Deep Bay, Canada – Another striking circular crater, this lake in Saskatchewan, Canada was formed around 100 million years ago by a very large meteorite. The impact left a hole 8 miles (13 km) wide that over time filled with water from nearby Reindeer Lake.




Wolfe Creek, Australia


Wolfe Creek, Australia – This relatively young and small crater has been preserved in the arid desert of northern Australia. It’s partially buried under the continuous streams of sand that blows through the region. Estimated to be a mere 300,000 years old, this crater is less than a kilometer wide and was only discovered by scientists in 1947.





Aorounga Crater, Chad


Aorounga Crater, Chad – Yet another crater somewhat preserved by a desert landscape, the Aorounga Crater in Africa is almost 8 miles (12.9 km) wide. But when the area was scanned by Space Shuttle SIR-C radar, images revealed two more rings of similar size (possibly 2 more craters) to the east of the visible crater. If all of these craters were formed at once, scientists believe the meteor could have been anywhere from a half-mile to full mile across!




Southwest Egypt


Southwest Egypt – This crater is one of the most recent discoveries by scientists using new tools like Google Earth. Found using satellite images in 2008, thissmall crater in the deserts of southwestern Egypt is only 45 meters wide and perhaps a few thousand years old. It makes you wonder if the Egyptians knew anything about it!




So the next time you're looking through Google Earth for top secret military bases or perhaps some sinister Masonic symbolism - keep an eye out for any evidence of our destructive past - because new meteor craters are still being found!

Yes, the little home we call Earth may be scarred, battered and bruised....but fragile? I think not


googlesightseeing.com...
googlesightseeing.com...




posted on Dec, 6 2010 @ 09:26 AM
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This is an absolutely awesome thread.

I was just reading up on this not too long ago, and was surprised to discover that alot of the items from the asteroid belt were headed right for us!! However, the moon actually acts as a shield sometimes for the earth.

It's actually like hitting the lottery when something remains intact enough to cause damage. But when it does....

Great pictures and info!

S&F



posted on Dec, 6 2010 @ 09:31 AM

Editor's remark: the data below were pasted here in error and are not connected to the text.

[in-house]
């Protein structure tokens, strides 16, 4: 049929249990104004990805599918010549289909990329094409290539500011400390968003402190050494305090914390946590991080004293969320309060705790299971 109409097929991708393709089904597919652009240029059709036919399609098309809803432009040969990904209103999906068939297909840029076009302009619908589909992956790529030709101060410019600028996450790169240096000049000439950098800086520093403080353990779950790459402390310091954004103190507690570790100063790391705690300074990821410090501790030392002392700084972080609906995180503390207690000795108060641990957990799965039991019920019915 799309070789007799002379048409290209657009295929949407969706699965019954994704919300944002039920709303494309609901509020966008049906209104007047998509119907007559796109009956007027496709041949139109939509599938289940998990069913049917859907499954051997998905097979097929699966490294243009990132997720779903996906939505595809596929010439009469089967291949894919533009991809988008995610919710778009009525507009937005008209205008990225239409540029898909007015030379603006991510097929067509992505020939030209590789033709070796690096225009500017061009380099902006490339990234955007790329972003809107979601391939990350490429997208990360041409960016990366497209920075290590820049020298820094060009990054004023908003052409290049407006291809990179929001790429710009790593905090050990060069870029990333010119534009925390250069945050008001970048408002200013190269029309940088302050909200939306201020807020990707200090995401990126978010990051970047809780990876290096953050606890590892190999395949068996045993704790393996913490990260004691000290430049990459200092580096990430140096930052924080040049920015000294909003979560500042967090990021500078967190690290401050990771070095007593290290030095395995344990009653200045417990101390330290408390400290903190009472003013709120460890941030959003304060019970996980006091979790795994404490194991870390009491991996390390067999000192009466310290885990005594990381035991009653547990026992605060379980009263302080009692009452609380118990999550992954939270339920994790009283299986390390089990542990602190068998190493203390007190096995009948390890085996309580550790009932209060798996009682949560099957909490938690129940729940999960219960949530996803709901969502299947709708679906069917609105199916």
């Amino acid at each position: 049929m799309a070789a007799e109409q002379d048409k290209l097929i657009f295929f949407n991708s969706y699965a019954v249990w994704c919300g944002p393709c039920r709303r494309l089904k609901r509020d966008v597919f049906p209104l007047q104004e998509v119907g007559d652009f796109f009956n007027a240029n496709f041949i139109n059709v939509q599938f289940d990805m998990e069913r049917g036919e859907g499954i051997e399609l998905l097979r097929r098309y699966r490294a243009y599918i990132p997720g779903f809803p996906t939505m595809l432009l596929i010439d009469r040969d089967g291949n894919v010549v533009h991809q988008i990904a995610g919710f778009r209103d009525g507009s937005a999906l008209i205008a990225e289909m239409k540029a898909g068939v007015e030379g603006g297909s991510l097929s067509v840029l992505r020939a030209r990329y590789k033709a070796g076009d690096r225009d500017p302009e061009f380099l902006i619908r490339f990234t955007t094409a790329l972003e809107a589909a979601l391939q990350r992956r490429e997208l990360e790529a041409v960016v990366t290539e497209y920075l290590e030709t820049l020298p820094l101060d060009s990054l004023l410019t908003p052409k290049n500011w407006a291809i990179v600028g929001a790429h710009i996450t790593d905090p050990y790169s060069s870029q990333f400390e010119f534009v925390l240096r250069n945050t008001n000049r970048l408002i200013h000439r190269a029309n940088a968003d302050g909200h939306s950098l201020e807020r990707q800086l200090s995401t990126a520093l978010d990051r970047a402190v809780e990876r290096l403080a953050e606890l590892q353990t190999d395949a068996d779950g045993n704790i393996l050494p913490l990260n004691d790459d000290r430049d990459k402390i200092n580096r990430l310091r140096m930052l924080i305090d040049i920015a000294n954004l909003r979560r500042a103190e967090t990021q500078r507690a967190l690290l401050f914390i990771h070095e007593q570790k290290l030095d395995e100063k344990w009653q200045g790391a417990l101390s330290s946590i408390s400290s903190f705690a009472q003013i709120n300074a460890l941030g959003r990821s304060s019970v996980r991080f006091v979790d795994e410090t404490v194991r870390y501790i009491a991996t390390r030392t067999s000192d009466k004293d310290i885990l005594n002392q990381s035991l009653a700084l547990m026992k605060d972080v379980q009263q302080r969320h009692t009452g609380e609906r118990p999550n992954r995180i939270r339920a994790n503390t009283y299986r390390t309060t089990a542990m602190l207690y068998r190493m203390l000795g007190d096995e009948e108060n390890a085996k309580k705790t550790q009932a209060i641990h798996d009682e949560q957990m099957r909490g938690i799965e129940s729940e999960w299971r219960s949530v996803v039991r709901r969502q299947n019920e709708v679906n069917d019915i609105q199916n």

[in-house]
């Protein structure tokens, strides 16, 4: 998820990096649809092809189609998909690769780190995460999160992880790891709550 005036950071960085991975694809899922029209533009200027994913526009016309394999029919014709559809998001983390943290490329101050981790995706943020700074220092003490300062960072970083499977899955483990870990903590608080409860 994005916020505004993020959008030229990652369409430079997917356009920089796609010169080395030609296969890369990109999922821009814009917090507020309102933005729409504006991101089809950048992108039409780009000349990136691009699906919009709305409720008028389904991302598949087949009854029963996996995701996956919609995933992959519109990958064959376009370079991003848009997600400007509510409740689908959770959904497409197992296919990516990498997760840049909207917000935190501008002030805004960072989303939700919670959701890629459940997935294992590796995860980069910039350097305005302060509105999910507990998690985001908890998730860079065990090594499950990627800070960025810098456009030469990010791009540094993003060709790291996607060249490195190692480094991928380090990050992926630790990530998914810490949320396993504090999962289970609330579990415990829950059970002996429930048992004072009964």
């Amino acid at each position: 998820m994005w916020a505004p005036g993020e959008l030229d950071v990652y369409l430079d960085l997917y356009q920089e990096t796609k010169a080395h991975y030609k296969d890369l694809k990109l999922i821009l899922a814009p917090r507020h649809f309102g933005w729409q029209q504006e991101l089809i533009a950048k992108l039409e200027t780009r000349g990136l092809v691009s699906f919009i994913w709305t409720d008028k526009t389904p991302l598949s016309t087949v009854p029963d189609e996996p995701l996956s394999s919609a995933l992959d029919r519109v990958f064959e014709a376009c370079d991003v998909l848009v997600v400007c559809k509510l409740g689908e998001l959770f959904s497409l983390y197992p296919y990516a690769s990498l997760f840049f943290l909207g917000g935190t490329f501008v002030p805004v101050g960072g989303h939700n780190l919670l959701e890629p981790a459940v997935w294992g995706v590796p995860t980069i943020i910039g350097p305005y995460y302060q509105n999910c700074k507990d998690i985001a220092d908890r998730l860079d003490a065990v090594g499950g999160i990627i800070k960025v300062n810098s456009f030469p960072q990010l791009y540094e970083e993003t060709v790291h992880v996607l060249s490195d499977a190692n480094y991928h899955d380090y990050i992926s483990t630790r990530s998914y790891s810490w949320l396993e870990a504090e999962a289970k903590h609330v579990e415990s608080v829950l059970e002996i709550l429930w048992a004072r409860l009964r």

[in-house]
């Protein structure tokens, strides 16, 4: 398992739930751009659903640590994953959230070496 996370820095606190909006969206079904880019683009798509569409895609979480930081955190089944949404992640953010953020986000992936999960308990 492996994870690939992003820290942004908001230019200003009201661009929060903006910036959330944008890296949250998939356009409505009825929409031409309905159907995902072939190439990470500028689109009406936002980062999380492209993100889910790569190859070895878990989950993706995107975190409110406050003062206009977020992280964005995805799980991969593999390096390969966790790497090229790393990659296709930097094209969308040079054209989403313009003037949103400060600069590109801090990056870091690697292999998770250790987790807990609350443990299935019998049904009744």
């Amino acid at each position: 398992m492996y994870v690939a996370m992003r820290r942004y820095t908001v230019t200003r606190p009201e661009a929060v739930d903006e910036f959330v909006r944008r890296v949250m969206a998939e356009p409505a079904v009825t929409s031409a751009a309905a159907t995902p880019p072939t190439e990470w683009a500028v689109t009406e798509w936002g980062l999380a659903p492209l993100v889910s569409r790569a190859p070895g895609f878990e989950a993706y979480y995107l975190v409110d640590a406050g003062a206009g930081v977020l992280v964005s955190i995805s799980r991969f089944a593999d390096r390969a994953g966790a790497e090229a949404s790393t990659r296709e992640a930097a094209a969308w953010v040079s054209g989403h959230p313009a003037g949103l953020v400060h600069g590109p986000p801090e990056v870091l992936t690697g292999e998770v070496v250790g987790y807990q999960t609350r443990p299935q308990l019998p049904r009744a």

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Thank you for posting that information; it allowed me to escape the mundane world of wikileaks, and government decisions to the real world of natural places of age old destruction that created the beautiful places. When the next one hits there's a strong likelihood of large scale destruction that many "terrorist" events pale in comparison.
Thank you!



posted on Dec, 6 2010 @ 09:58 AM
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I know this is a bit off topic but it would be interesting to see what the back of the moon looks like. Is there anywhere with pictures?



posted on Dec, 6 2010 @ 10:04 AM
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reply to post by InertiaZero
 


Thanks for the reply


This is also rather awesome...




posted on Dec, 6 2010 @ 10:06 AM
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reply to post by Redevilfan09
 


There are plenty of pictures of the far side of the moon, just google it


en.wikipedia.org...
en.wikipedia.org...



posted on Dec, 6 2010 @ 10:13 AM
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all i gotta say is this thread and your pics all of it is awesome . you got my vote.



posted on Dec, 6 2010 @ 10:47 AM
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reply to post by gardCanada
 


Yeah, it makes a nice change from all of the Wikileaks threads I suppose


I agree, whatever destruction we are capable of it pales in comparison to what lurks in the blackness of space. The universe will have the last laugh.

And it's not as if there's not a lot out there...






posted on Dec, 6 2010 @ 03:24 PM
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reply to post by LiveForever8
 
Nice thread.

There's an 'asteroid calculator' that's fun to play around with...Earth Impact Effects Program. You can bomb Earth with different types and sizes of asteroid and get a fair idea of the crater size and how far away you'd need to be to survive.

Although it could use some more detail about the effects on life, it shows how the Earth can handle some pretty massive collisions and survive intact.

This vid shows the effects of a life-ending asteroid collision to the soundtrack of Pink Floyd...



It's our world, we live here and worry about things while taking so much else for granted. Somewhere out there could be a left over remnant rock of the Solar System's birth or a rogue giant heading our way. It's always life on the edge...



posted on Dec, 7 2010 @ 04:46 AM
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reply to post by Kandinsky
 


Cheers for that mate


I played around with that 'Earth Impact Effects Program', it's very interesting indeed. One of the most striking aspects is just how delayed the reaction can be if you're a couple of thousand miles away from the impact - not really feeling anything or seeing anything substantial for minutes or even hours after the initial impact.

It really gives some perspective to all of those silly home-made impact videos on Youtube which show a football sized comet destroying the Earth


If the day of days was to come, going out to a soundtrack of Pink Floyd wouldn't be a bad way to go